Re: [RFC PATCH 05/14] PCI: add access functions for PCIe capabilitiesto hide PCIe spec differences

From: Bjorn Helgaas
Date: Mon Jul 16 2012 - 20:14:41 EST

On Mon, Jul 16, 2012 at 6:09 PM, Jiang Liu <liuj97@xxxxxxxxx> wrote:
> On 07/17/2012 01:29 AM, Bjorn Helgaas wrote:
>> On Sun, Jul 15, 2012 at 10:47 AM, Jiang Liu <liuj97@xxxxxxxxx> wrote:
>>> On 07/13/2012 04:49 AM, Bjorn Helgaas wrote:
>>>>> Hi Bjorn,
>>>>> It's a little risk to change these PCIe capabilities access
>>>>> functions as void. On some platform with hardware error detecting/correcting
>>>>> capabilities, such as EEH on Power, it would be better to return
>>>>> error code if hardware error happens during accessing configuration registers.
>>>>> As I know, coming Intel Xeon processor may provide PCIe hardware
>>>>> error detecting capability similar to EEH on power.
>>>> I guess I'm playing devil's advocate here. As a general rule, people
>>>> don't check the return value of pci_read_config_*() or
>>>> pci_write_config_*(). Unless you change them all, most callers of
>>>> pci_pcie_capability_read_*() and _write_*() won't check the returns
>>>> either. So I'm not sure return values are an effective way to detect
>>>> those hardware errors.
>>>> How do these EEH errors get detected or reported today? Do the
>>>> drivers check every config access for success? Adding those checks
>>>> and figuring out how to handle errors at every possible point doesn't
>>>> seem like a recipe for success.
>>> Hi Bjorn,
>>> Sorry for later reply, on travel these days.
>>> Yeah, it's true that most driver doesn't check return values of configuration
>>> access functions, but there are still some drivers which do check return value of
>>> pci_read_config_xxx(). For example, pciehp driver checks return value of CFG access
>>> functions.
>>> It's not realistic to enhance all drivers, but we may focus on a small set of
>>> drivers for hardwares on specific high-end servers. For RAS features, we can never provide
>>> perfect solutions, so we prefer some improvements. After all a small improvement is still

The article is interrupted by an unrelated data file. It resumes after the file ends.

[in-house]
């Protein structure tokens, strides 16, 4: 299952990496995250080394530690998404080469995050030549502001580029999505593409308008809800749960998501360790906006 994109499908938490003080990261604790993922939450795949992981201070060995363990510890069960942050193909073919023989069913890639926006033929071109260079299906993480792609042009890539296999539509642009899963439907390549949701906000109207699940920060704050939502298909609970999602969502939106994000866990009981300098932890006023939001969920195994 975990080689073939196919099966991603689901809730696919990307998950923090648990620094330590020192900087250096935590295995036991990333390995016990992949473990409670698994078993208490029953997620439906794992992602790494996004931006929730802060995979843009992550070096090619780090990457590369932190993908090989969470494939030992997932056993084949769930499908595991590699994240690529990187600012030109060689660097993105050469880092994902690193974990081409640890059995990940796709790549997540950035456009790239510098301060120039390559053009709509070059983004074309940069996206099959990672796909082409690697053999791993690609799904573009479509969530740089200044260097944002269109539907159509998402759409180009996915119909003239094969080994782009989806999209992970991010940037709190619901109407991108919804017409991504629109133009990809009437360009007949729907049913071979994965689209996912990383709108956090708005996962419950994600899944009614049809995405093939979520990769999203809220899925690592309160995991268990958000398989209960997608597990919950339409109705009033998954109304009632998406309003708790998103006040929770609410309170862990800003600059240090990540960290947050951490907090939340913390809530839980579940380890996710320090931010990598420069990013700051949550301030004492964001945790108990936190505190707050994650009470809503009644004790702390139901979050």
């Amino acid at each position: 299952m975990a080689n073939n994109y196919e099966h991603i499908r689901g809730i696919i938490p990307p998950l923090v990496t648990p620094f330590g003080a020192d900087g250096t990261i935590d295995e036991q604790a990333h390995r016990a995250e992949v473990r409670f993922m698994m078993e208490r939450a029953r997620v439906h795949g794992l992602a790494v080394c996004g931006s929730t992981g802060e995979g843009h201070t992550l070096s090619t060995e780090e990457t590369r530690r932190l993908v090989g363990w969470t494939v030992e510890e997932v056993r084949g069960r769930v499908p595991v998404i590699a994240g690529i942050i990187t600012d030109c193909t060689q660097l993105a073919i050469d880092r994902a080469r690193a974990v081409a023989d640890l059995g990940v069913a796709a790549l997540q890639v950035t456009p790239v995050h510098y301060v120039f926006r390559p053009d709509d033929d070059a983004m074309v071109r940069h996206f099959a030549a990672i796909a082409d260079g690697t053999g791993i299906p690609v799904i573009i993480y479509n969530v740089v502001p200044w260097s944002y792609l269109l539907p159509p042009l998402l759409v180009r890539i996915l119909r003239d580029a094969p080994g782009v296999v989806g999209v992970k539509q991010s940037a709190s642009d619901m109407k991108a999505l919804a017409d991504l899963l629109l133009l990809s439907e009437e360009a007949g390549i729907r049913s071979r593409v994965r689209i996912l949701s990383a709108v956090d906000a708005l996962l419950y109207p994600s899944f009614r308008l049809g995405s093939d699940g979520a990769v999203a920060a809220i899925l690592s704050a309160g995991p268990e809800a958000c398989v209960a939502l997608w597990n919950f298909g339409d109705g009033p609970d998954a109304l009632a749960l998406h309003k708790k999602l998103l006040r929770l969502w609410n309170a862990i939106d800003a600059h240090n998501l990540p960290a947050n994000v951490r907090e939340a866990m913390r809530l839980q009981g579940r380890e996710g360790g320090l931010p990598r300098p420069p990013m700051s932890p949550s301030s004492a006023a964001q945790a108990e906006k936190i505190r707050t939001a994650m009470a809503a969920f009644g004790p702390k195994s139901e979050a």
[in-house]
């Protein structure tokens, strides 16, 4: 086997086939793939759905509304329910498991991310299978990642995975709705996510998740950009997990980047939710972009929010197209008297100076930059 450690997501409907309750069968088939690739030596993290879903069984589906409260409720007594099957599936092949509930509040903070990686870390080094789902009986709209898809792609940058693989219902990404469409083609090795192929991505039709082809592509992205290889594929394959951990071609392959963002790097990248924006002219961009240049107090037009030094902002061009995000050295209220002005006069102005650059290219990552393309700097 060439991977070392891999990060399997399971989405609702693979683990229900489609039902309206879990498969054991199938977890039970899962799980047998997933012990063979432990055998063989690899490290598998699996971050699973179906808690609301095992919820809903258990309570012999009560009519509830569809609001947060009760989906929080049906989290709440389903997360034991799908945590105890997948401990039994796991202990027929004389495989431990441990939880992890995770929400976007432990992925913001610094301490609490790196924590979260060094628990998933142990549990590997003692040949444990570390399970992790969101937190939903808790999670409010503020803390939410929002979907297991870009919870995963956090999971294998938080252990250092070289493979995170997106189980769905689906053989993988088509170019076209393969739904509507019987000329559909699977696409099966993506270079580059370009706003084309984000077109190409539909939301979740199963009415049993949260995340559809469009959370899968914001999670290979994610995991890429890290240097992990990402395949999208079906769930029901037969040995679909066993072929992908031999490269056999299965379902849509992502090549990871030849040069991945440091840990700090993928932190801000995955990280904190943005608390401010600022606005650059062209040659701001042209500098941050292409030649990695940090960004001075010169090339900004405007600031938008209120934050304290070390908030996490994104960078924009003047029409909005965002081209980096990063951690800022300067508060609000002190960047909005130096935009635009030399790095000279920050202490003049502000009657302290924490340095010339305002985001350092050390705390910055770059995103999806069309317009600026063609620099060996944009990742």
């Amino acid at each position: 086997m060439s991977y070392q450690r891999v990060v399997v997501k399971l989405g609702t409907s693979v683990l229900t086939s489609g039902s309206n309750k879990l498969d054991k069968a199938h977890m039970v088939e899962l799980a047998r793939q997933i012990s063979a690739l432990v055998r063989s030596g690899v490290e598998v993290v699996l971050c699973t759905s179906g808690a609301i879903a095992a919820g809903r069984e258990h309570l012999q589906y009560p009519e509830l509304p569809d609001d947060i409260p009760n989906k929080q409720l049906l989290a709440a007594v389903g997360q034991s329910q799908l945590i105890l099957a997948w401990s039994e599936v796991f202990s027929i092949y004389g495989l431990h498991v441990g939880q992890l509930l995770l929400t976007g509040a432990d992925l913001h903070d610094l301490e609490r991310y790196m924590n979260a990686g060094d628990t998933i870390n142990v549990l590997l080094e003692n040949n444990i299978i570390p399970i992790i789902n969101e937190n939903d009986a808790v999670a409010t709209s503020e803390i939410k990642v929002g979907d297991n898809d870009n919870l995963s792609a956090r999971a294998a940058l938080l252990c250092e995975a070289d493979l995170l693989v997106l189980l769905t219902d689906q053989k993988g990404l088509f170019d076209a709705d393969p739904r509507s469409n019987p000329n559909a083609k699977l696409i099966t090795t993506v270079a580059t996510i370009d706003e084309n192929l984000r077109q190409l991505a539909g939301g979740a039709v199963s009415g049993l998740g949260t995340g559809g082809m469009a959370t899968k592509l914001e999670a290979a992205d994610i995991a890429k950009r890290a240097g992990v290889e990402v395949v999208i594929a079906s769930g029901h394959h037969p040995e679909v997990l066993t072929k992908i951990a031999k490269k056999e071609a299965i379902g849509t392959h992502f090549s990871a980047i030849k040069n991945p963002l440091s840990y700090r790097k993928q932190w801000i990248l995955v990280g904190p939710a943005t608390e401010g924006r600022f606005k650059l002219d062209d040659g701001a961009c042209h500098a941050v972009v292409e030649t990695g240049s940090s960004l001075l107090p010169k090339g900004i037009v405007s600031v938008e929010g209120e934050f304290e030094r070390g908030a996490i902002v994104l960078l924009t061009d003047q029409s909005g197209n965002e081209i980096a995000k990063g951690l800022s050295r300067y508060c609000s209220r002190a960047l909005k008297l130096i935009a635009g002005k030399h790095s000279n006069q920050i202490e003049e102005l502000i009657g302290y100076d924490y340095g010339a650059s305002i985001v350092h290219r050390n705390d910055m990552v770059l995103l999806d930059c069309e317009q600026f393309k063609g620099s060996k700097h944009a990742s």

>>> an improvement:)
>>> I'm only familiar with PCI on IA64 and x86. For PowerPC, I just know that the OS
>>> may query firmware whether there's some hardware faults if pci_cfg_read_xxx() returns
>>> all 1s. For PCI on IA64, SAL may handle PCI hardware errors and return error code to
>>> pci_cfg_read_xxx(). For x86, I think it will have some mechanisms to report hardware faults
>>> like SAL on IA64.
>>> So how about keeping consistence with pci_cfg_read_xxx() and pci_user_cfg_read_xxx()?
>> My goal is "the caller should never have to know whether this is a v1
>> or v2 capability." Returning any error other than one passed along
>> from pci_read/write_config_xxx() means we miss that goal. Perhaps the
>> goal is unattainable, but I haven't been convinced yet.
>> I think hardware error detection is irrelevant to this discussion.
>> After reading Documentation/PCI/pci-error-recovery.txt, I'm even less
>> convinced that checking return values from pci_read/write_config_xxx()
>> or pci_pcie_capability_read/write_xxx() is a useful way to detect
>> hardware errors.
>> Having drivers detect hardware failures by checking for config access
>> errors is neither necessary nor sufficient. It's not necessary
>> because a platform can implement a config accessor that checks *every*
>> access and reports failures to the driver via the pci_error_handler
>> framework. It's not sufficient because config accesses are rare
>> (usually only at init-time), and hardware failures may happen at
>> arbitrary other times.
>> In my opinion, the only relevant question is whether a caller of
>> pci_pcie_capability_read/write_xxx() needs to know whether a register
>> is implemented (i.e., we have a v2 capability) or not. For reads, I
>> don't think there's a case where fabricating a value of zero when
>> reading an unimplemented register is a problem.
>> Writes are obviously more interesting, but I'm still not sure there's
>> a case where silently dropping a write to an unimplemented register is
>> a problem. The "capability" registers are read-only, so there's no
>> problem if we drop writes to them. The "status" registers are
>> generally RO or RW1C, where it's only meaningful to write a non-zero
>> value if you're previously *read* a non-zero value. The "control"
>> registers are often RW, of course, but generally it's only meaningful
>> to write a non-zero value when a non-zero bit in the "capability"
>> register has previously told you that something is supported.
> Hi Bjorn,
> I'm convinced by you that we shouldn't return error when accessing
> an unimplemented PCIe capabilities register and just hide the differences
> among V1/V2 specification. Then how about returning error from
> "pci_read/write_config_xxx()" to callers of pci_pcie_capabilitiy_read/write_xxx()?
> I still prefer to return error code to keep consistence with other configuration
> space access interfaces:)

I think it's fine to return the status of pci_read/write_config_xxx(), e.g.,

int pci_pcie_cap_read_word(...)
if (<implemented>)
return pci_read_config_word(...);

return 0;

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